URI molecular biologist to discuss
Talk is part of URI’s ongoing
Honors Colloquium series on genetics
KINGSTON, R.I. — October 29, 2002 — Albert Kausch, professor of molecular biology and adjunct professor of plant sciences at the University of Rhode Island, will address the controversies involving the development and marketing of genetically modified organisms on Nov. 5. His talk “Agricultural Biotechnology: The Future is Now” will begin at 7 p.m. in Room 271 of the Chafee Social Science Center. The talk, free and open to the public, is part of URI’s semester-long Honors Colloquium “Genetic Technology and Public Policy in the New Millennium.”
Kausch, an inventor or co-inventor on more than 16 U.S. patents in plant biotechnology, is also the director of research for HybriGene LLC, a local company that creates new types of turf grass through genetic modification. He has developed several active research collaborations worldwide. In addition, Kausch is one of the co-founders of Ig Tech, Inc., a biotechnology start-up company focused on the production of animal health care products.
After completing his doctoral degree in molecular cellular developmental biology at Iowa State University (1983), Kausch accepted a National Institutes of Health postdoctoral fellowship at The Rockefeller University working on early agrobacterium-mediated transformation of tobacco, light regulated gene expression and chloroplast protein targeting. The work was done in collaboration with a Belgium researcher’s laboratory, and resulted in several landmark publications and three significant international patents.
Kausch then joined the plant molecular biology group at Pfizer, Inc. and later, DeKalb Genetics Corp. During that time, he played a key role in the development of the first genetically engineered corn plants. He then conducted research on drought tolerance and gene regulation in transgenic maize.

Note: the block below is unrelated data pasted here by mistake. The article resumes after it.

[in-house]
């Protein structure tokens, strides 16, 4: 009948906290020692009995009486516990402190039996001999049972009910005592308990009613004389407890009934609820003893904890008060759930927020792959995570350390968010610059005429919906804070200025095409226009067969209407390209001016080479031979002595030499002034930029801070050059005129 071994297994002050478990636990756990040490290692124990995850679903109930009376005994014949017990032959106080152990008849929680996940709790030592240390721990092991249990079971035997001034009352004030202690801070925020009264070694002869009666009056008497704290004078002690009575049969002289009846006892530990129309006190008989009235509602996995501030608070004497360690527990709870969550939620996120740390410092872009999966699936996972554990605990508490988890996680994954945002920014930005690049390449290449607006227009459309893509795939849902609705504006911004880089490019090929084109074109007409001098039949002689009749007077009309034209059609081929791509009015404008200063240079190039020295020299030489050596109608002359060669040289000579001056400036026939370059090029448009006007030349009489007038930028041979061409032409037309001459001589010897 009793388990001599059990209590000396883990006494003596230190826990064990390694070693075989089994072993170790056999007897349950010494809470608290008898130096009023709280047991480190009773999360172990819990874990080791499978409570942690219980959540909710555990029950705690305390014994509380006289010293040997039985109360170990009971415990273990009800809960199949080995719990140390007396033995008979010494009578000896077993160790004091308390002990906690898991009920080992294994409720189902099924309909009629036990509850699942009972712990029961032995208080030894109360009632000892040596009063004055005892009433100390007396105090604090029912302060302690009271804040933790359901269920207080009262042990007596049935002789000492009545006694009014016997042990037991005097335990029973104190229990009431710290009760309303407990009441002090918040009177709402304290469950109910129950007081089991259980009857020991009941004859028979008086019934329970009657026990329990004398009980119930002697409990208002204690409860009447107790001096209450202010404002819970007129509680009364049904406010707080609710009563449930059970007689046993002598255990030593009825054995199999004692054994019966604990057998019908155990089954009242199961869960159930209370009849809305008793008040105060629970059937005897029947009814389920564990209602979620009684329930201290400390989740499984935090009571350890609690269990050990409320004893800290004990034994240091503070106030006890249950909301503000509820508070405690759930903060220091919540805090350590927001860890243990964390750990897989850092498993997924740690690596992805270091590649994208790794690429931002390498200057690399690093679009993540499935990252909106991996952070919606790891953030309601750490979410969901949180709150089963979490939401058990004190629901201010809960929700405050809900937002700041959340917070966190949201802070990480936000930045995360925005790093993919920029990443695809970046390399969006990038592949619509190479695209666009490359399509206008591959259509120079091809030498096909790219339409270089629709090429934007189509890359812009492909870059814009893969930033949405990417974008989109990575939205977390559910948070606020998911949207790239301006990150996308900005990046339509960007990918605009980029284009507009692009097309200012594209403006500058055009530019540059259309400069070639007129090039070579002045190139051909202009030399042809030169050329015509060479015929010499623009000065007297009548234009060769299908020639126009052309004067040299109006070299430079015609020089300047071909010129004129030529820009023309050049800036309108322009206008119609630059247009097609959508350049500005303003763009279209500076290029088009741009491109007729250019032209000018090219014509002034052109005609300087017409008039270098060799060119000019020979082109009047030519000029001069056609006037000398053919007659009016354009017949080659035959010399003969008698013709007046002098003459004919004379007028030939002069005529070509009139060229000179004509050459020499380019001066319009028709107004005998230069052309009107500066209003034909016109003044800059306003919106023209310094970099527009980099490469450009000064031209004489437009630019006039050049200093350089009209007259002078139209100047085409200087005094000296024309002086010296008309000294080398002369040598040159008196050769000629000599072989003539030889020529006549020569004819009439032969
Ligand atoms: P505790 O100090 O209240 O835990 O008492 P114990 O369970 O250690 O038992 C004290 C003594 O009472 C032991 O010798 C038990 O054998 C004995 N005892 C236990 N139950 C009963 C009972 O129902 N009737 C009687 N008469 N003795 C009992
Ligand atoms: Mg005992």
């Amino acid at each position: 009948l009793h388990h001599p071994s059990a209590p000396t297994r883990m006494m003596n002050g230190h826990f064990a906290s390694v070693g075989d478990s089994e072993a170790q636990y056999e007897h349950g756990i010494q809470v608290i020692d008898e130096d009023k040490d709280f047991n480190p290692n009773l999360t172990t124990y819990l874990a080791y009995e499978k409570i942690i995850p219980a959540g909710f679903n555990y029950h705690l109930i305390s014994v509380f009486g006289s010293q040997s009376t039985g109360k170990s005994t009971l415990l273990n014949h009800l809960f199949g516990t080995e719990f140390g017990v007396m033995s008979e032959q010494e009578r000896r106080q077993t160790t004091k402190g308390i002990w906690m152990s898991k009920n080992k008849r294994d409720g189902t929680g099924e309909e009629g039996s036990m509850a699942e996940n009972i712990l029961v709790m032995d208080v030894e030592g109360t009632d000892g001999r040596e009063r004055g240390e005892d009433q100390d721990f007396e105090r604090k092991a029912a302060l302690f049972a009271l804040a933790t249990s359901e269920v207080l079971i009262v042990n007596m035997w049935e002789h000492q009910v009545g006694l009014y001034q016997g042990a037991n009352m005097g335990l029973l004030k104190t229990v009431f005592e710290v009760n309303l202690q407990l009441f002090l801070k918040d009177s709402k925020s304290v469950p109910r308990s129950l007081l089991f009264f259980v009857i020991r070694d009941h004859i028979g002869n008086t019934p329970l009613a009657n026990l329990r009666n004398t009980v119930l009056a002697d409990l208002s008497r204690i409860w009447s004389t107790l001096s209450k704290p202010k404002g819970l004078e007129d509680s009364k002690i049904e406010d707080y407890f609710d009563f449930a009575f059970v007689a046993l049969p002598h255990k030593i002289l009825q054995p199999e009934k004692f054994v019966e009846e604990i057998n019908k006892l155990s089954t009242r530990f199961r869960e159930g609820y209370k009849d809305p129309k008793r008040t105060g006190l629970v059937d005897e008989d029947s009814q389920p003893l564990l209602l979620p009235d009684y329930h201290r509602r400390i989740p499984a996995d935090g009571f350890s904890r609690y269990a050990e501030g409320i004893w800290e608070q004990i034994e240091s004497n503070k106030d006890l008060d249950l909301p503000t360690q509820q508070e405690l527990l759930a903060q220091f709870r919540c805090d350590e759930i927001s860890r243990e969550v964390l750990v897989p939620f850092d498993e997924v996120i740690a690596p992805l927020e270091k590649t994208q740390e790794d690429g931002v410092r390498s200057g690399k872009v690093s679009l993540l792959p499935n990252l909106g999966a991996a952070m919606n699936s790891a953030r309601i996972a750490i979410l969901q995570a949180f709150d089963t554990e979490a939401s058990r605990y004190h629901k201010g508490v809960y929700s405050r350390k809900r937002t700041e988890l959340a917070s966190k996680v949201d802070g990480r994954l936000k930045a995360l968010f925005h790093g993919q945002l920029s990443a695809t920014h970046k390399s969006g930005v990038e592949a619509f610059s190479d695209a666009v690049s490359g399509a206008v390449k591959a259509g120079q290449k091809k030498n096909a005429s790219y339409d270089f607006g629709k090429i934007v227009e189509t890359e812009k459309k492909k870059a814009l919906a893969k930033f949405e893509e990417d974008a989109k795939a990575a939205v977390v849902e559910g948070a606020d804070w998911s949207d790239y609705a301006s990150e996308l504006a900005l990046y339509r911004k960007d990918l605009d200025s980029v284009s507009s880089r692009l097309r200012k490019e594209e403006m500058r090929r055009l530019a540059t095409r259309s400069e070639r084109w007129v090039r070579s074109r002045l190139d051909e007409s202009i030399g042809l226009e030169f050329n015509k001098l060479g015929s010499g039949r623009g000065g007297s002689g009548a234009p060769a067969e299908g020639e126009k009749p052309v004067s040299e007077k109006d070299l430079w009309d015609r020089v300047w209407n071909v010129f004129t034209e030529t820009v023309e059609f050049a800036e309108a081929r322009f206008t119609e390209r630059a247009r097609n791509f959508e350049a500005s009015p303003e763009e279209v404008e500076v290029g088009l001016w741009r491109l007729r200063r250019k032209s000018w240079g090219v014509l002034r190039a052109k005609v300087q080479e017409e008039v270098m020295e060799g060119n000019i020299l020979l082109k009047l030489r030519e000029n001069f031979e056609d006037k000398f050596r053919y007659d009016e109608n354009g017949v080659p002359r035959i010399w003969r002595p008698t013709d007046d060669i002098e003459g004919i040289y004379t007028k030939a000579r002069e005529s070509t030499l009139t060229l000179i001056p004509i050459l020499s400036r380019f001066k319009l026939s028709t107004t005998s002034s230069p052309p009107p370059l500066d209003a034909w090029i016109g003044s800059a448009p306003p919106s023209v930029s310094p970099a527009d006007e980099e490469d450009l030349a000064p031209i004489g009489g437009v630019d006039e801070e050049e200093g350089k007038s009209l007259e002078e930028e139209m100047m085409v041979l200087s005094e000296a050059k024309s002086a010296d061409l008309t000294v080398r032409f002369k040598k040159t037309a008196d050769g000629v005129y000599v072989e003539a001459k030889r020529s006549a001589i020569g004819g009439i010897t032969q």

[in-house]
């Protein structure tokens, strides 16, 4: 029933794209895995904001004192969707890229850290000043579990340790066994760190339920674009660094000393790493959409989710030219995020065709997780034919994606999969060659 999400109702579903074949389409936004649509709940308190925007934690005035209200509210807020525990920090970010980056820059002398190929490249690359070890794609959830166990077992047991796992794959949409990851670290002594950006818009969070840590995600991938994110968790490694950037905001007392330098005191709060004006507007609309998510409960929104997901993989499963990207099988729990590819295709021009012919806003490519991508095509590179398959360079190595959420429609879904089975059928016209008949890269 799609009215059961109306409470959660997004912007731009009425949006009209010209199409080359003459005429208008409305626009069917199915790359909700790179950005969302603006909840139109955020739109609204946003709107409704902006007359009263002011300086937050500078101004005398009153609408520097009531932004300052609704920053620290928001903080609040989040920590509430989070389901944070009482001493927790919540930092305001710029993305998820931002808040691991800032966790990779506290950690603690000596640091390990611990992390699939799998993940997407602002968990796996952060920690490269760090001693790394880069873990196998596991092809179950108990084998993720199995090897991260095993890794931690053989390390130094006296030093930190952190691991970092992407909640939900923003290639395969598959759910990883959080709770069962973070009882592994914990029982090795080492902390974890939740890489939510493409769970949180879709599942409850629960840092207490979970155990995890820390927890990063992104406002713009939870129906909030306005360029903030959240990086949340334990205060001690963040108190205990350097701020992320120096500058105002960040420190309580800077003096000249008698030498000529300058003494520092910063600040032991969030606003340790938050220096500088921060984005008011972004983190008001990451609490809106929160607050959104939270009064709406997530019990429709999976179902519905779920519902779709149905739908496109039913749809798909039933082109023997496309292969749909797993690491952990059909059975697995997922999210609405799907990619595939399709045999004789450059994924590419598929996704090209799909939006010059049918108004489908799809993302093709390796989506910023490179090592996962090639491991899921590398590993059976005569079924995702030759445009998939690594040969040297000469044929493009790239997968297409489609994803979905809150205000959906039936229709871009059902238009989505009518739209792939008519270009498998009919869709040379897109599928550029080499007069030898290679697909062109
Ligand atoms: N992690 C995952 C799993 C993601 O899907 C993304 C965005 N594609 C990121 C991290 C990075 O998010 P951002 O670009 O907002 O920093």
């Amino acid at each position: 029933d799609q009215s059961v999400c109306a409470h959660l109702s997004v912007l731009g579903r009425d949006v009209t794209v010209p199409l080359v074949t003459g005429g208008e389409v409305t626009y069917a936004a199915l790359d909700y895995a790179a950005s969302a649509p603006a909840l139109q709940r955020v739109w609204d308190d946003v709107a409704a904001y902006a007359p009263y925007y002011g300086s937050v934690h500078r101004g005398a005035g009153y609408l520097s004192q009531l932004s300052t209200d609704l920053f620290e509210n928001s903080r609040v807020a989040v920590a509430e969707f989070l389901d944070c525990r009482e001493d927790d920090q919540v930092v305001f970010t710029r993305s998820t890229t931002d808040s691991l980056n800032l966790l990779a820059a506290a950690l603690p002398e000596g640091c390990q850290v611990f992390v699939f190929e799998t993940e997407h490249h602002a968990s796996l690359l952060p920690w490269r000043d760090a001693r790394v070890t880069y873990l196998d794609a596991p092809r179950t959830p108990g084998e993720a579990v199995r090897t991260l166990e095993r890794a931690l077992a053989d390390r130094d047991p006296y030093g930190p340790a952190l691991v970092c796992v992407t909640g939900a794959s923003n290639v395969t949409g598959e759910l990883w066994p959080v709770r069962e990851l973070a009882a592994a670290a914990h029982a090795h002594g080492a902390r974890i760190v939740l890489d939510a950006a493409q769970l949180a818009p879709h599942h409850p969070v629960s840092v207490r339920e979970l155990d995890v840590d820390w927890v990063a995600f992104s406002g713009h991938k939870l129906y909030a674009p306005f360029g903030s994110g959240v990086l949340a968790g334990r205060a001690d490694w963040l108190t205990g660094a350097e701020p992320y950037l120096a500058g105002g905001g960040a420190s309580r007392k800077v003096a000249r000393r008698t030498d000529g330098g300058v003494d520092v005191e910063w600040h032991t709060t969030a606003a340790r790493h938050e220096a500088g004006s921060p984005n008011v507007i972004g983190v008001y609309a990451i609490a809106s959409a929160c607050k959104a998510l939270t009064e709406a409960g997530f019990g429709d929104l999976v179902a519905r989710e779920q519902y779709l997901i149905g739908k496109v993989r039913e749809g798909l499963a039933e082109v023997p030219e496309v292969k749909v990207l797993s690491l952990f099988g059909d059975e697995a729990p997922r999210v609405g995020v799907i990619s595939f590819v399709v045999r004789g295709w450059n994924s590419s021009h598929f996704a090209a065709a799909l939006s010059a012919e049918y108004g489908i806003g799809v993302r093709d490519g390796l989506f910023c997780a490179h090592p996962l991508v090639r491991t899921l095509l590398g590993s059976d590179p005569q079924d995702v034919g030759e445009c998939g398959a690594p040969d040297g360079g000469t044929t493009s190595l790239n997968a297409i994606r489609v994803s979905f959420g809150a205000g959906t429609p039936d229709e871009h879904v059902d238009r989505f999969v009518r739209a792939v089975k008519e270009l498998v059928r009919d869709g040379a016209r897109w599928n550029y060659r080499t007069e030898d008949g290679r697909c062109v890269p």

Kausch has maintained several active academic commitments throughout his full-time employment in his various industry positions. He has taught at Mount Holyoke College, the University of New Hampshire, University of Connecticut, Connecticut College, and URI. He has authored or co-authored numerous research papers, book chapters, and review articles. Kausch has also been developing modular educational materials in genetics for grades K-12.
Major sponsors for the colloquium series are URI’s Honors Program, The URI Foundation, Theta Chi Fraternity, The Providence Journal, the Rhode Island Committee for the Humanities, the Joan Irvine Smith and Athalie R. Clarke Foundation, and the URI President’s Office. Additional sponsors include URI’s Offices of the Provost and the dean of Arts and Sciences, College of Nursing, Student Entertainment Committee, the Multicultural Center, the John Hazen White Sr. Center for Ethics and Public Service, the URI Alumni Association, the Department of Communications/News Bureau and Matritech.
For more information, contact the Honors Program, 401-874-2303.